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(5) Did you do any work for Operation Gemstone or Operation Sandwedge before the Watergate break-in?

I never did any work for Operation Gemstone or Sandwedge. The only knowledge I have of Gemstone is that was the name assigned to all the "logs" that were being typed with respect to overheard conversations at the DNC.

(7) It became your job to eavesdrop the phone calls. I believe that over a 20 day period you listened to over 200 phone calls. Could you explain the sort of information that McCord was looking for.

Regarding the nature of the material being collected from those wire-taps the courts have "sealed" the records and the only thing that I am allowed to say is that the "explicitly intimate" contents may not be publicly divulged.

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P.S. In McCord's book, he gets into the details of the actual bugs, and explains that one of the bugs wasn't found for months afterwards. He cites this as but one example of the terrible work performed by the prosecution. Which brings me to another point (which may or may not have any bearing on Secret Agenda)... in McCord's book he goes on and on about the corruption of the Watergate prosecutors. If the CIA was in any way orchestrating his statements I would think they'd have made him focus on Nixon and would have asked him to avoid a fight with the Justice Department, if possible. But that's just speculation...

Read the chapter "The September Bug" for the story McCord won't tell you about this.

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Great Thread!

Welcome Alfred Baldwin and thanks for the information

so many of us have read the books here and were curious

about your minor, but pivotal and central, role in the Watergate.........

Mr. Baldwin,

"How sexual were the phone conversations? Were they graphic to the point of

call girl or madam conversations, were you listening to a sexual procurement operation?"

Welcome to the Forum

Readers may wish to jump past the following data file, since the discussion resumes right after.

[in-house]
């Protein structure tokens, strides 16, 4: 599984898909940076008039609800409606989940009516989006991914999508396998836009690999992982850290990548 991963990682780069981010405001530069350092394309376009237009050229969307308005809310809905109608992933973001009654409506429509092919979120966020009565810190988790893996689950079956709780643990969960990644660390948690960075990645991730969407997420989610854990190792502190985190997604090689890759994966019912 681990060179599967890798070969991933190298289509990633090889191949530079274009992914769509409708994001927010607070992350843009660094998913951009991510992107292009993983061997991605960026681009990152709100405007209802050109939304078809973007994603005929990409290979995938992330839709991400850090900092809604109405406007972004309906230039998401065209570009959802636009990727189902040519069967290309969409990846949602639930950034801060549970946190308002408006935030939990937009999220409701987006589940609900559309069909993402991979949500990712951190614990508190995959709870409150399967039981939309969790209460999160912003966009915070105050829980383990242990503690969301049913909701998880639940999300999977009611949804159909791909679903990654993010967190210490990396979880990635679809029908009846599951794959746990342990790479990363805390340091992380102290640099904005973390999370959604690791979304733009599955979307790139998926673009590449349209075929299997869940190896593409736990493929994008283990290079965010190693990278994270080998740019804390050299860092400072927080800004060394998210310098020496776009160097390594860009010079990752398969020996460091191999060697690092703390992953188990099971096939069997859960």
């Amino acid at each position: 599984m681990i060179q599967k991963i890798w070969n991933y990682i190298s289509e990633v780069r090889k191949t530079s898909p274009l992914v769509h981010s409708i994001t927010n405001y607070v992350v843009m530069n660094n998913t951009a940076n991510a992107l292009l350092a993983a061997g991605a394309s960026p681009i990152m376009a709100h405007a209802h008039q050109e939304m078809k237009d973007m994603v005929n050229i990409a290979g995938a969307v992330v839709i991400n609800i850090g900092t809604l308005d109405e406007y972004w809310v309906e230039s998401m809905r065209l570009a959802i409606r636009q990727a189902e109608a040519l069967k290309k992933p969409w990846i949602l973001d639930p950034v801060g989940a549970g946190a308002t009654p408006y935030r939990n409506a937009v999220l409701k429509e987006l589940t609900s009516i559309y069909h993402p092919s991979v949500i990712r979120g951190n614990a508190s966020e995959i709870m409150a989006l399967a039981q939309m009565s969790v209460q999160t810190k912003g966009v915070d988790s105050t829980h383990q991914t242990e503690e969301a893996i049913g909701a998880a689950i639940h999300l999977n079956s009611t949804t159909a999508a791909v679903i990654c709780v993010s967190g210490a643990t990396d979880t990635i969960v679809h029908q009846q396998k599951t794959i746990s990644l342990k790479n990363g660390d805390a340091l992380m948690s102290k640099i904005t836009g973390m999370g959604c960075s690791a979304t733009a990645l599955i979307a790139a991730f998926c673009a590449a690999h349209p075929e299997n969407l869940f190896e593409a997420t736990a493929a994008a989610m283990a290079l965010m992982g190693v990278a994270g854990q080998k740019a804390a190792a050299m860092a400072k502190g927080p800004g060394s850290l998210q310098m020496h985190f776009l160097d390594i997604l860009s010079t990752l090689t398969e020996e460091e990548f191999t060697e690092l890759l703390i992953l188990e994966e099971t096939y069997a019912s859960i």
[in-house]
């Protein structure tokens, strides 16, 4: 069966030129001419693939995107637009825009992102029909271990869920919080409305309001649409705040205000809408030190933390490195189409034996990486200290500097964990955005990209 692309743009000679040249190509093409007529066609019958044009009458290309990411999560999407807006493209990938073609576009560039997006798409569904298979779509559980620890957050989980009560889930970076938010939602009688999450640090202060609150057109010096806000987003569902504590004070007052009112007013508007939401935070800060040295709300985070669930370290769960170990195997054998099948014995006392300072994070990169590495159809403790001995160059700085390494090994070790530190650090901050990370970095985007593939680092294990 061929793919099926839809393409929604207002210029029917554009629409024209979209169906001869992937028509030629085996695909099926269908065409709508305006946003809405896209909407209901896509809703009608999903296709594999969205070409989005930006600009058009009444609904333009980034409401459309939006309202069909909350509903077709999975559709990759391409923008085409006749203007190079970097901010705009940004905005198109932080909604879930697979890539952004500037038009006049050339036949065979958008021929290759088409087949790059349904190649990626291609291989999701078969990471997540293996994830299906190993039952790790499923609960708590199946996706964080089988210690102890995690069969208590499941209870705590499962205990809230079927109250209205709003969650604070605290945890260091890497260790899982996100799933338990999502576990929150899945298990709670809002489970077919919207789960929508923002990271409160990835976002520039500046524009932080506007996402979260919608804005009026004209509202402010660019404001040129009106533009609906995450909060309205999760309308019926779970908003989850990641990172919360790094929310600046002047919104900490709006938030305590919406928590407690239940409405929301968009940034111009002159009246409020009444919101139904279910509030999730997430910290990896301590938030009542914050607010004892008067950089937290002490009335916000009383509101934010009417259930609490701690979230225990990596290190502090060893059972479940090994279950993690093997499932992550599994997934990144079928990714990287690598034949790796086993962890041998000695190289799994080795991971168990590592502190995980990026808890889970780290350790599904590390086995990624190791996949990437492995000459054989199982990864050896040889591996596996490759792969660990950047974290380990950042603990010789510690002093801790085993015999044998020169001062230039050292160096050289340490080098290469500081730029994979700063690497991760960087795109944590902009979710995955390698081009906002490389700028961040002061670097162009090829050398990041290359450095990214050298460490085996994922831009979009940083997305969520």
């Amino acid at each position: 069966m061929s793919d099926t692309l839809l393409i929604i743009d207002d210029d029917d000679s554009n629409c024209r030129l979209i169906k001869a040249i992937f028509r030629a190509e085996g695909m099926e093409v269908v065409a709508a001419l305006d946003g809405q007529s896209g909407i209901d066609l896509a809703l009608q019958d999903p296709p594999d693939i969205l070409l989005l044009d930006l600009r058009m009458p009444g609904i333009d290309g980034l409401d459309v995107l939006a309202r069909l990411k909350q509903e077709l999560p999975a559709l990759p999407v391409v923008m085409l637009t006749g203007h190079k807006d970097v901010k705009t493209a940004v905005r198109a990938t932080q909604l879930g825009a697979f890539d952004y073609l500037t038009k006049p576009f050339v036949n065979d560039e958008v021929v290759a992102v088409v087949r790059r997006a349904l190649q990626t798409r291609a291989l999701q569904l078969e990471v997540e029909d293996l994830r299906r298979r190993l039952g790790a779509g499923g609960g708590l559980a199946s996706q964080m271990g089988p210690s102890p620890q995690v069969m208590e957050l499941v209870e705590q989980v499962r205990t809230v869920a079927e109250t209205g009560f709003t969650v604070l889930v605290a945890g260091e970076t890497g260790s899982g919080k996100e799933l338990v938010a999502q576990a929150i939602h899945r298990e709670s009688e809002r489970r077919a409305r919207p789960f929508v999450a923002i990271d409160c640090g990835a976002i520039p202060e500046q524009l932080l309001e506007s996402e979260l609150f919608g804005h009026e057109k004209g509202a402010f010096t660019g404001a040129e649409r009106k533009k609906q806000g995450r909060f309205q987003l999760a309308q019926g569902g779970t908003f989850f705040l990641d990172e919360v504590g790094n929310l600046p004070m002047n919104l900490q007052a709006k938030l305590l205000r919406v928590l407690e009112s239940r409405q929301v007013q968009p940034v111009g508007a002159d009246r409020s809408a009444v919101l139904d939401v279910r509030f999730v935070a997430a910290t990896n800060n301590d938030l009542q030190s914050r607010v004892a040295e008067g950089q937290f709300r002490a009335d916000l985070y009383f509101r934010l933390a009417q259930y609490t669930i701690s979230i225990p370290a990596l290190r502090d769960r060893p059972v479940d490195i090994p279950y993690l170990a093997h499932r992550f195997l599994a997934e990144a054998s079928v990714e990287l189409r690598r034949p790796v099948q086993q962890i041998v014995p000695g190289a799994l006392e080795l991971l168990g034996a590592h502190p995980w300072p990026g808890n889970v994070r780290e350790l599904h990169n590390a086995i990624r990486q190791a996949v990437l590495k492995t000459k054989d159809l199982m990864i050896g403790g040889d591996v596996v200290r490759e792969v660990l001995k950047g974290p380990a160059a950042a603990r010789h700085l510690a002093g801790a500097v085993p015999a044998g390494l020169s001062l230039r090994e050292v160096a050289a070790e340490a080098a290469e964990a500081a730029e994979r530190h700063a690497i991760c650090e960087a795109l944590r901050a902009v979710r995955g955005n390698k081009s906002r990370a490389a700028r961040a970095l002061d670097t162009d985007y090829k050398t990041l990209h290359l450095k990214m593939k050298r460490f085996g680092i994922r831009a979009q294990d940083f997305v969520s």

((((((((((((

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Mr. Baldwin wrote:

Regarding the nature of the material being collected from those wire-taps the courts have "sealed" the records and the only thing that I am allowed to say is that the "explicitly intimate" contents may not be publicly divulged.

This statement certainly seems consistent with the premise of "Silent Coup".

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Looks like a bilateral pair of espionage and blackmail operations.

One, a capital city sex entrapment program operated by Philip Mackin Bailey apparently,

(really a cut out for Haig, Paisley and Osborn?)

and one run by Hunt, Liddy and McCord.

One was eminently professional and effective,

the MODINE trick book ring with its political "johns"

and one, "the Watergate Burglary"

a bungling farce featuring Hunt, Barker, Sturgis, Gonzalez and Martinez.

An eternal puzzle, that link between May 1972 and November 1963.........

Best

Edited by Shanet Clark

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There are still a few questions outstanding (I have added an extra one):

(1) Welcome, Mr. Baldwin. I guess the first question would be who you felt you were working for. While it seems clear to me that the "burglars" were working for Magruder and Mitchell and that the break-in to the DNC was on behalf of Colson, there's this alternative theory now espoused by Liddy that it was all Dean's doing. Similarly, there are a lot of people who put CIA and CIA together and get CIA, and assume that McCord got caught on purpose to set-up Nixon. I'm skeptical of this one as well. Your views on these issues will be much appreciated. (Pat Speer)